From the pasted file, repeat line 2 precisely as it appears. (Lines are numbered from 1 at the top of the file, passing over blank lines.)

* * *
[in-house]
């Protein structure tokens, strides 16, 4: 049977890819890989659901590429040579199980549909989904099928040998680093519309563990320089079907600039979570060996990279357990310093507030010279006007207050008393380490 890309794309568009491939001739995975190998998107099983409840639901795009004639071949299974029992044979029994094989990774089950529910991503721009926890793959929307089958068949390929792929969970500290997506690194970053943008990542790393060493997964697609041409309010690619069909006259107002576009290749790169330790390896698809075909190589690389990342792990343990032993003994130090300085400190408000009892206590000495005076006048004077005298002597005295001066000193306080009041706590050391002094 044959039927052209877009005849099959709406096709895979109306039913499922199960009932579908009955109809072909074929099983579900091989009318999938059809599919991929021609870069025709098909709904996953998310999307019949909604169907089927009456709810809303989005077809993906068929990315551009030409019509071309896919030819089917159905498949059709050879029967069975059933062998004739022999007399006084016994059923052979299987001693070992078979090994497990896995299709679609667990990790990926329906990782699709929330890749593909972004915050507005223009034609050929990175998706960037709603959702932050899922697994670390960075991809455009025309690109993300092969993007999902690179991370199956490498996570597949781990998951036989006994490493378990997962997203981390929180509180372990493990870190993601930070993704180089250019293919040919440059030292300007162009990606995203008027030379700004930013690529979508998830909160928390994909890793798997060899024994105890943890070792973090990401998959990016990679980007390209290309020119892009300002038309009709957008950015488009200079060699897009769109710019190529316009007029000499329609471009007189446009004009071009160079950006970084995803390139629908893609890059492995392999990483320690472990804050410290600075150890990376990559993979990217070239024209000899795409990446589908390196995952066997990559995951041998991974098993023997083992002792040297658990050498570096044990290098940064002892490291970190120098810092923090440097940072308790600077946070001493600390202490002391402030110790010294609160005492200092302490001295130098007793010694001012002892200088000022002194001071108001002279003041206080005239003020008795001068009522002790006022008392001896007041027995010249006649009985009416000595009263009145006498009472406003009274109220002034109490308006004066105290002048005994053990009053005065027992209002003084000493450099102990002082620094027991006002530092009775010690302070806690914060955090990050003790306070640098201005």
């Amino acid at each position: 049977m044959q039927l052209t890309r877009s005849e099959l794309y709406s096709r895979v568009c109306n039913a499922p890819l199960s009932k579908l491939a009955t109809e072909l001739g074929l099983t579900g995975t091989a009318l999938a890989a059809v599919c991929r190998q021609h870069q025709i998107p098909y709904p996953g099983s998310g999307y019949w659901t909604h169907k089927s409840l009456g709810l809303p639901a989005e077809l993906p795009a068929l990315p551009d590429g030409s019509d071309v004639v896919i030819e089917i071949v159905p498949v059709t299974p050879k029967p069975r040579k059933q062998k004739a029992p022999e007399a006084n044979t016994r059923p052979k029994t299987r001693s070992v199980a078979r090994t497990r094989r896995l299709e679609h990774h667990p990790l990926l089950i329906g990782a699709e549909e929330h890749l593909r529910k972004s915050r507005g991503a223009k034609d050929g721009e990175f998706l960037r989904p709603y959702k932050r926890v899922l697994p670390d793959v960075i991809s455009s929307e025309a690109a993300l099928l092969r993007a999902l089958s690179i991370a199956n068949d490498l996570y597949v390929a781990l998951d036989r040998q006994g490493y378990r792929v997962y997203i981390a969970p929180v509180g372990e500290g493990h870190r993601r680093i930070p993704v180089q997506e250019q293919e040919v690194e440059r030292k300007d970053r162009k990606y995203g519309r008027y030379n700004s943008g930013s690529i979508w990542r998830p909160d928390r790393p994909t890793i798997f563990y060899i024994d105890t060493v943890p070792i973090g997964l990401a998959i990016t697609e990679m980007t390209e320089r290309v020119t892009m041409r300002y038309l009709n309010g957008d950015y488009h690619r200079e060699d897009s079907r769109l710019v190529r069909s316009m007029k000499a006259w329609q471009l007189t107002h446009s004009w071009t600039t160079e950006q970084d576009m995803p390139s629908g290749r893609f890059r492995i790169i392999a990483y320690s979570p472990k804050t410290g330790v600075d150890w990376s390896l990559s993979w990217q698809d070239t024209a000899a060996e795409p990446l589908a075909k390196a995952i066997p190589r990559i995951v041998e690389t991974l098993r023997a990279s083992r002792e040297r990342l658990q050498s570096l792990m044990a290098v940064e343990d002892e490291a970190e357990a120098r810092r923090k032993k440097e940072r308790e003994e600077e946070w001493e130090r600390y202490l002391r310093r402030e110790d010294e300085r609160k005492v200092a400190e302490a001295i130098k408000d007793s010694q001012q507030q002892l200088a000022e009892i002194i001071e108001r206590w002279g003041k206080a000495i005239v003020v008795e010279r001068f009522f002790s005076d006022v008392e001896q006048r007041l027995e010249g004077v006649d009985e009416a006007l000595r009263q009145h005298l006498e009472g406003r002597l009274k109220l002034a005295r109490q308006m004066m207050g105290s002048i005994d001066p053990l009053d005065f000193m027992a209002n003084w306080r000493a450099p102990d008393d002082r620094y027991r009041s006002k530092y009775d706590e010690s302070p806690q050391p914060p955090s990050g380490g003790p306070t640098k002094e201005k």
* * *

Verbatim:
């Protein structure tokens, strides 16, 4: 049977890819890989659901590429040579199980549909989904099928040998680093519309563990320089079907600039979570060996990279357990310093507030010279006007207050008393380490 890309794309568009491939001739995975190998998107099983409840639901795009004639071949299974029992044979029994094989990774089950529910991503721009926890793959929307089958068949390929792929969970500290997506690194970053943008990542790393060493997964697609041409309010690619069909006259107002576009290749790169330790390896698809075909190589690389990342792990343990032993003994130090300085400190408000009892206590000495005076006048004077005298002597005295001066000193306080009041706590050391002094 044959039927052209877009005849099959709406096709895979109306039913499922199960009932579908009955109809072909074929099983579900091989009318999938059809599919991929021609870069025709098909709904996953998310999307019949909604169907089927009456709810809303989005077809993906068929990315551009030409019509071309896919030819089917159905498949059709050879029967069975059933062998004739022999007399006084016994059923052979299987001693070992078979090994497990896995299709679609667990990790990926329906990782699709929330890749593909972004915050507005223009034609050929990175998706960037709603959702932050899922697994670390960075991809455009025309690109993300092969993007999902690179991370199956490498996570597949781990998951036989006994490493378990997962997203981390929180509180372990493990870190993601930070993704180089250019293919040919440059030292300007162009990606995203008027030379700004930013690529979508998830909160928390994909890793798997060899024994105890943890070792973090990401998959990016990679980007390209290309020119892009300002038309009709957008950015488009200079060699897009769109710019190529316009007029000499329609471009007189446009004009071009160079950006970084995803390139629908893609890059492995392999990483320690472990804050410290600075150890990376990559993979990217070239024209000899795409990446589908390196995952066997990559995951041998991974098993023997083992002792040297658990050498570096044990290098940064002892490291970190120098810092923090440097940072308790600077946070001493600390202490002391402030110790010294609160005492200092302490001295130098007793010694001012002892200088000022002194001071108001002279003041206080005239003020008795001068009522002790006022008392001896007041027995010249006649009985009416000595009263009145006498009472406003009274109220002034109490308006004066105290002048005994053990009053005065027992209002003084000493450099102990002082620094027991006002530092009775010690302070806690914060955090990050003790306070640098201005």